The body is now cemented to the top of the legs. Now cut a sheet of .005 plastic card; the lower part of the jacket. This is approx. ½ in. wide and 2 in. in length. Wrap it around the hips of your figure and cement in place. When cementing plastic card, remember to use liquid cement (Mekpak or similar}; overlap at the front, the left. hand side over the right (see illustration}.
Don’t worry if your join line has a gap, as this is hidden by the waistbelt which is now put on. This, I made from coloured Sellotape but plastic card, or indeed paper, may be used if desired. For cutting Sellotape, I use an old piece of glass as a base, the tape being placed on the glass and with a steel rule acting as a guide, the tape is cut to the desired width. In the case of the waistbelt, 3 mm. wide and 2 in. in length which is wrapped around the waist covering the join line of the jacket.
The buttons are now tackled; there are several methods of making these. Small blobs of cement, the base of turnback grenades, buttons from the lapels can be cut off and kept until desired – or perhaps you have your own method. Whatever method you use you will need six small buttons and two large ones to act as collar badges, which are cemented in place after the head is attached.
The position of the arms is, of course, your own choice, but remember, hands can be cut off and new ones cemented in place which can enhance your figure, particularly if the hands used are the holding type. Mine are both from a mounted figure, the right one normally holding a sword and the left the reins. The cuffs which are the pointed type are now cemented in place. The Head If desired, the sideburns of the head can be cut to a shorter length and new ears may also be cut from plastic card and cemented in place. The collar badges are also put on at this stage.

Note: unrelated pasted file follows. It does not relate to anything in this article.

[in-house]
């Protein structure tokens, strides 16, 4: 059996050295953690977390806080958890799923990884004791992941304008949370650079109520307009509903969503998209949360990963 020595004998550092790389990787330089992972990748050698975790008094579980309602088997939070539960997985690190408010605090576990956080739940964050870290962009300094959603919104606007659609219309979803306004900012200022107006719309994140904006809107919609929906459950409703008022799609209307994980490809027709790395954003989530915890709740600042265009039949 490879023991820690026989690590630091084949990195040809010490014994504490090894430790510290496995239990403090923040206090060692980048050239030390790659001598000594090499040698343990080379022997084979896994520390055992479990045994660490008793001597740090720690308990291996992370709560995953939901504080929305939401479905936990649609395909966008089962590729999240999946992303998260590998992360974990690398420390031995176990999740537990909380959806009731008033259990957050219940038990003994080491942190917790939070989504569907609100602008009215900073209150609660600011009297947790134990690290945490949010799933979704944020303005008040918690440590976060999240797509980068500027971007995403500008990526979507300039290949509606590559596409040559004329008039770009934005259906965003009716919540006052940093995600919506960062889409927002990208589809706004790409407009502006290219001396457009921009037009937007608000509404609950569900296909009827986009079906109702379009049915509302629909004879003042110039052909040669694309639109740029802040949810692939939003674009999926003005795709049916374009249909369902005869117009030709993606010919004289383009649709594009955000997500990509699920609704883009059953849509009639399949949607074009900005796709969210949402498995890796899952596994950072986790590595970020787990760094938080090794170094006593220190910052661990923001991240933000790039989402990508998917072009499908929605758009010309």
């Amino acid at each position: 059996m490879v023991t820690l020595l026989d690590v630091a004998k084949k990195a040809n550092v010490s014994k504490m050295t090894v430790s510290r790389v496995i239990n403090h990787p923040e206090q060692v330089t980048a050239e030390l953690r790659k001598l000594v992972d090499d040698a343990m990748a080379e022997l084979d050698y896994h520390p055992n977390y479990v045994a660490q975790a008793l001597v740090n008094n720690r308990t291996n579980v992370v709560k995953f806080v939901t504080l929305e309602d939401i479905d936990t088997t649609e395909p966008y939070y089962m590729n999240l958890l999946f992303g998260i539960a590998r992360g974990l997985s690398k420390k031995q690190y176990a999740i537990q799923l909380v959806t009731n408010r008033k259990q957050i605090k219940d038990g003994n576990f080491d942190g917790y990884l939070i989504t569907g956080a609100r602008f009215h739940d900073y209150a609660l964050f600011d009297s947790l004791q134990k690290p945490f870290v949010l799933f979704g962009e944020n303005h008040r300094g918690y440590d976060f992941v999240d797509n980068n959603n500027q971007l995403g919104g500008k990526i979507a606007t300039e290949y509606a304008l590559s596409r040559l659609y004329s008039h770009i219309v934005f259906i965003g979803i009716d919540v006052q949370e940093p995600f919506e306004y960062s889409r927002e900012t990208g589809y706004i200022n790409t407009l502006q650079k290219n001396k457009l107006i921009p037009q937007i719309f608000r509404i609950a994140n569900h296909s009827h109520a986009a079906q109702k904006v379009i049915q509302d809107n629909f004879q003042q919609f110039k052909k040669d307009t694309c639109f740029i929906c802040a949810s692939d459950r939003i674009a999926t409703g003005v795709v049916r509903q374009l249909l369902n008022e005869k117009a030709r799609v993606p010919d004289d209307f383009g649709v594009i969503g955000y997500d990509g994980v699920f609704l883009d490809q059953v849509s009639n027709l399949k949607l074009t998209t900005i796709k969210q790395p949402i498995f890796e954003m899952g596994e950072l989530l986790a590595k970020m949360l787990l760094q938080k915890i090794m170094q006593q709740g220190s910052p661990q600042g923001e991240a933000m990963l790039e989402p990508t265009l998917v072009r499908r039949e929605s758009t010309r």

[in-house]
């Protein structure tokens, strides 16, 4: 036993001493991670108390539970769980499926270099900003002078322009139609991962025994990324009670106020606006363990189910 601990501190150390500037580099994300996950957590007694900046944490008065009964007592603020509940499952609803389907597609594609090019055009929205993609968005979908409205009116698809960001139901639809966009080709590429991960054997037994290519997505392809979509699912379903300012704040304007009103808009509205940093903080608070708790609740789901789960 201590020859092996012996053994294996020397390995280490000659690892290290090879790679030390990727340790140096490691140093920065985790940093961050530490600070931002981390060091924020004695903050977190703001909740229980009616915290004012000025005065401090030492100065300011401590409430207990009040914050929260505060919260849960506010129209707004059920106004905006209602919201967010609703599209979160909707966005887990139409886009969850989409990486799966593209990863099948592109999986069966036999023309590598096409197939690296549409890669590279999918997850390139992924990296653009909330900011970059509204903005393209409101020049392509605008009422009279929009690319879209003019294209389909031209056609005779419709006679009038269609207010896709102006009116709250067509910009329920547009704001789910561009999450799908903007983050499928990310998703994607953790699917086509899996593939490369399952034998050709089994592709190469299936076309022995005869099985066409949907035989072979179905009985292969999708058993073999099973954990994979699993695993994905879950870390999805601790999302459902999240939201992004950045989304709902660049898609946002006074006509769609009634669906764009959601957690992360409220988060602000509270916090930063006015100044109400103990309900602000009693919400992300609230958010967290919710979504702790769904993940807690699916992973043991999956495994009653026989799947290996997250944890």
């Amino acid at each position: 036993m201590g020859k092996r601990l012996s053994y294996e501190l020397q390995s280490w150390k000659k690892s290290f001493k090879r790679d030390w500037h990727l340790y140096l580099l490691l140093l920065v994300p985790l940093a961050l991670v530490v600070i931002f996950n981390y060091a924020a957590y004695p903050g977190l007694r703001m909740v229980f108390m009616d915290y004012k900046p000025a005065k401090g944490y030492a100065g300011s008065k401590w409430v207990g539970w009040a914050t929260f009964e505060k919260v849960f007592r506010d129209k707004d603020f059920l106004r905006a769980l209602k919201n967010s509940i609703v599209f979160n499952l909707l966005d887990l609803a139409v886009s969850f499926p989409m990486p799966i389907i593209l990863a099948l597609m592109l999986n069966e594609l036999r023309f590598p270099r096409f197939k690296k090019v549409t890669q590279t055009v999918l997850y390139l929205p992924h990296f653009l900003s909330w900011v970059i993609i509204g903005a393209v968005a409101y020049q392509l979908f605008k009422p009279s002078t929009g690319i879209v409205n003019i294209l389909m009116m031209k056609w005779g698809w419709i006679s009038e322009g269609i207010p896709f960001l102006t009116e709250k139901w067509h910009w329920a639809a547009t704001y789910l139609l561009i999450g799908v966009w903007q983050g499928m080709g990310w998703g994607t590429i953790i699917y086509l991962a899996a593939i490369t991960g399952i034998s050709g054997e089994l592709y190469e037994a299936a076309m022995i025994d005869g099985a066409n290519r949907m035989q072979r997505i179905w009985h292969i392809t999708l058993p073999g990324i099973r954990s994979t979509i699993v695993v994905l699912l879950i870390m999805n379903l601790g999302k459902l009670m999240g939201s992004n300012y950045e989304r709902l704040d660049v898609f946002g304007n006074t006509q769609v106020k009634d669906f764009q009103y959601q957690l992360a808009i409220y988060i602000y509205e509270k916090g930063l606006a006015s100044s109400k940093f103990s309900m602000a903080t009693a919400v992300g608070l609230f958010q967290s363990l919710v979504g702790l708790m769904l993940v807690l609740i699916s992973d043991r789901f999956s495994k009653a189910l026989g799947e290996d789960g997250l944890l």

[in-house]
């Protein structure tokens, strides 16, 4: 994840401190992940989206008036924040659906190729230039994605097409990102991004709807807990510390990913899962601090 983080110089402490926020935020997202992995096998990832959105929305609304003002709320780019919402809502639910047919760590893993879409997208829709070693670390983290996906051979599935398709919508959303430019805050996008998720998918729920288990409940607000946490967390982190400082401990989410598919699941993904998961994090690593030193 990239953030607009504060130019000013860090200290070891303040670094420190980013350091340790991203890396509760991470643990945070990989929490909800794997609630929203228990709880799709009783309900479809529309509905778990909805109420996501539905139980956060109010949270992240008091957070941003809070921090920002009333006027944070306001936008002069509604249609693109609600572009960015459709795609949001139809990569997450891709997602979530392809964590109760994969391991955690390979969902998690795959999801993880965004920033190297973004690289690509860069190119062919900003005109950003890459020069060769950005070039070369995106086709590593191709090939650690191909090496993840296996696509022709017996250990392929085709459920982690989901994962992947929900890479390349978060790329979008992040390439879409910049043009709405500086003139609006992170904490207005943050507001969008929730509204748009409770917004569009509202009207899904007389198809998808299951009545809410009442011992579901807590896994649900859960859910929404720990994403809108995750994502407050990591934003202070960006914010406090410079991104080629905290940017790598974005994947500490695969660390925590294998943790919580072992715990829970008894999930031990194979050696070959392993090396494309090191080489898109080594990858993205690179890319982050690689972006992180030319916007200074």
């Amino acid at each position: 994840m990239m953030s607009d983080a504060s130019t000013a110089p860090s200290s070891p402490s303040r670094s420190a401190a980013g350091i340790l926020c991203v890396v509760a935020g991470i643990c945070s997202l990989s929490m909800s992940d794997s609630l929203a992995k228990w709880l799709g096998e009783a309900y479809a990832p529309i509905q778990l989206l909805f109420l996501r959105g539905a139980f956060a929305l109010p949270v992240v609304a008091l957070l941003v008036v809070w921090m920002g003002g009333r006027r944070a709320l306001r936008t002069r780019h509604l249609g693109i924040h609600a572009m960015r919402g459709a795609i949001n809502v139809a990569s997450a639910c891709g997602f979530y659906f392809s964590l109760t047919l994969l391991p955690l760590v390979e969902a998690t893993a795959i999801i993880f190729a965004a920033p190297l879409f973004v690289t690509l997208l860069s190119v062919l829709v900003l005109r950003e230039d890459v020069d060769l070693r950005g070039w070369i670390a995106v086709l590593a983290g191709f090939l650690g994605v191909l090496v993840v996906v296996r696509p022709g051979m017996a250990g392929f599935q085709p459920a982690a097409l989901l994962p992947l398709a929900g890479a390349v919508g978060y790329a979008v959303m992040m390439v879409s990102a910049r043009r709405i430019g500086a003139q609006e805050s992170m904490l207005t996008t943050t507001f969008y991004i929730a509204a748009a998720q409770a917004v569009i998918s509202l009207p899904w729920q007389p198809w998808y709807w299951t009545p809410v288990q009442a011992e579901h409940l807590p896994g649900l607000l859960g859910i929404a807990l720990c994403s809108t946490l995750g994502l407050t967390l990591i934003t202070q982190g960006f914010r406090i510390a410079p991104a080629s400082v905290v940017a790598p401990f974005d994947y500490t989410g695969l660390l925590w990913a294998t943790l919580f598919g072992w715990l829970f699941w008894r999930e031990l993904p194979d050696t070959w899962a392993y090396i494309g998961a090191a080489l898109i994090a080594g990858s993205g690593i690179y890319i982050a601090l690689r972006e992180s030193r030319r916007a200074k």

The crest of the dragoon’s helmet is carefully cut off and the base of the porn-porn (see illustration} which is put to one side. Now the fur which surrounds the helmet is scraped away till smooth. Cement the base of the porn-porn to the top of the helmet. The front peak of the helmet becomes the back one and a new front one is cut from plastic card and cemented in place ( see illustration}.
Straps and Equipment
I made all straps from Sellotape, but plastic card may also be used. For positioning of straps study the photograph and line drawings and place them in position. The ammo pouches and haversack arms are made from balsa wood; all buckles are from horse furniture and pouch lauckles (large}. The water bottle is made from balsa wood.
The epaulettes are now cemented in place. The infantry-man’s greatcoat and Pouch are cemented to the small of the back (see illustration}, Spare boots are cut from spare legs.
This is made by rolling a strip of Plasticine to the desired shape and covering with Sellotape; the kit-bag strap is also cut from Sellotape, the strap buckle is from heavy cavalry ornaments. The boots are placed in the top of the kit-bag. The rifle is from the crew of the Airfix W.W.I ‘Old Bill Bus’.
Dark blue jacket with medium green collar, cuffs and shoulder straps. The trousers are dark grey.
boots and gaiters black, all leather is black, the helmet is buff as is the haversack.
The water bottle is grey with a brown strap and the kit-bag is dark green. Spare boots have leather bottoms and studs. Buttons are silver, all buckles are brass, rifle strap is buff. The cobblestone base is made from Plasticine, painted a suitable colour.
I feel there is enough work to keep readers modelling until next month’s part two which will deal with a private of the British Army in the winter of 1914-15 at Flanders and ‘The Intruder·.